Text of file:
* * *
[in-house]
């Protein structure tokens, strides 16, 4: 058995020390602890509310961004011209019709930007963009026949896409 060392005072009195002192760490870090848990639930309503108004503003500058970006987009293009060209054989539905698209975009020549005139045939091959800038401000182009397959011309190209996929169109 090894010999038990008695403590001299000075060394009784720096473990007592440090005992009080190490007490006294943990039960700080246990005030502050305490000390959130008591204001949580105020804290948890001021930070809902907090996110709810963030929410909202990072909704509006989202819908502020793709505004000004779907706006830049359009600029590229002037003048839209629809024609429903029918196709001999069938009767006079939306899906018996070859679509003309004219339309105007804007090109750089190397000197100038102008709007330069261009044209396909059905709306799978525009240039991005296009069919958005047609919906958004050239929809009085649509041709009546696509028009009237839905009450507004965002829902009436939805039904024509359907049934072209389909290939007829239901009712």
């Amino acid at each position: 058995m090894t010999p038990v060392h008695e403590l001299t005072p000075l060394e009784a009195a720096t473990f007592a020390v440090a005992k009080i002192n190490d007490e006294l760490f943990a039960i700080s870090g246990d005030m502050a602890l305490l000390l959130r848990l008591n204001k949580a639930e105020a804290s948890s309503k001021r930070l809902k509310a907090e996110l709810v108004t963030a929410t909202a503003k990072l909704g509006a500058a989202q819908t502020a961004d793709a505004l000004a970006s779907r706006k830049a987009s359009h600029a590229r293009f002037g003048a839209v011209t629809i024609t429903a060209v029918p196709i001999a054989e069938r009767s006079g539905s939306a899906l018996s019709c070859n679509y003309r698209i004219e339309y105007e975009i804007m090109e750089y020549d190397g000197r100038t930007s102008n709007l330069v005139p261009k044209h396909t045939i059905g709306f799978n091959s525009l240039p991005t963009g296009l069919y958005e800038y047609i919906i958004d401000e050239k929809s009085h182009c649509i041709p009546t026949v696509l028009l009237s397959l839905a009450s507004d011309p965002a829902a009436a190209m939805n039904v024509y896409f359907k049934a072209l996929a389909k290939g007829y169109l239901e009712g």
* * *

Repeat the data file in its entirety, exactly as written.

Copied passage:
[in-house]
């Protein structure tokens, strides 16, 4: 058995020390602890509310961004011209019709930007963009026949896409 060392005072009195002192760490870090848990639930309503108004503003500058970006987009293009060209054989539905698209975009020549005139045939091959800038401000182009397959011309190209996929169109 090894010999038990008695403590001299000075060394009784720096473990007592440090005992009080190490007490006294943990039960700080246990005030502050305490000390959130008591204001949580105020804290948890001021930070809902907090996110709810963030929410909202990072909704509006989202819908502020793709505004000004779907706006830049359009600029590229002037003048839209629809024609429903029918196709001999069938009767006079939306899906018996070859679509003309004219339309105007804007090109750089190397000197100038102008709007330069261009044209396909059905709306799978525009240039991005296009069919958005047609919906958004050239929809009085649509041709009546696509028009009237839905009450507004965002829902009436939805039904024509359907049934072209389909290939007829239901009712």
């Amino acid at each position: 058995m090894t010999p038990v060392h008695e403590l001299t005072p000075l060394e009784a009195a720096t473990f007592a020390v440090a005992k009080i002192n190490d007490e006294l760490f943990a039960i700080s870090g246990d005030m502050a602890l305490l000390l959130r848990l008591n204001k949580a639930e105020a804290s948890s309503k001021r930070l809902k509310a907090e996110l709810v108004t963030a929410t909202a503003k990072l909704g509006a500058a989202q819908t502020a961004d793709a505004l000004a970006s779907r706006k830049a987009s359009h600029a590229r293009f002037g003048a839209v011209t629809i024609t429903a060209v029918p196709i001999a054989e069938r009767s006079g539905s939306a899906l018996s019709c070859n679509y003309r698209i004219e339309y105007e975009i804007m090109e750089y020549d190397g000197r100038t930007s102008n709007l330069v005139p261009k044209h396909t045939i059905g709306f799978n091959s525009l240039p991005t963009g296009l069919y958005e800038y047609i919906i958004d401000e050239k929809s009085h182009c649509i041709p009546t026949v696509l028009l009237s397959l839905a009450s507004d011309p965002a829902a009436a190209m939805n039904v024509y896409f359907k049934a072209l996929a389909k290939g007829y169109l239901e009712g």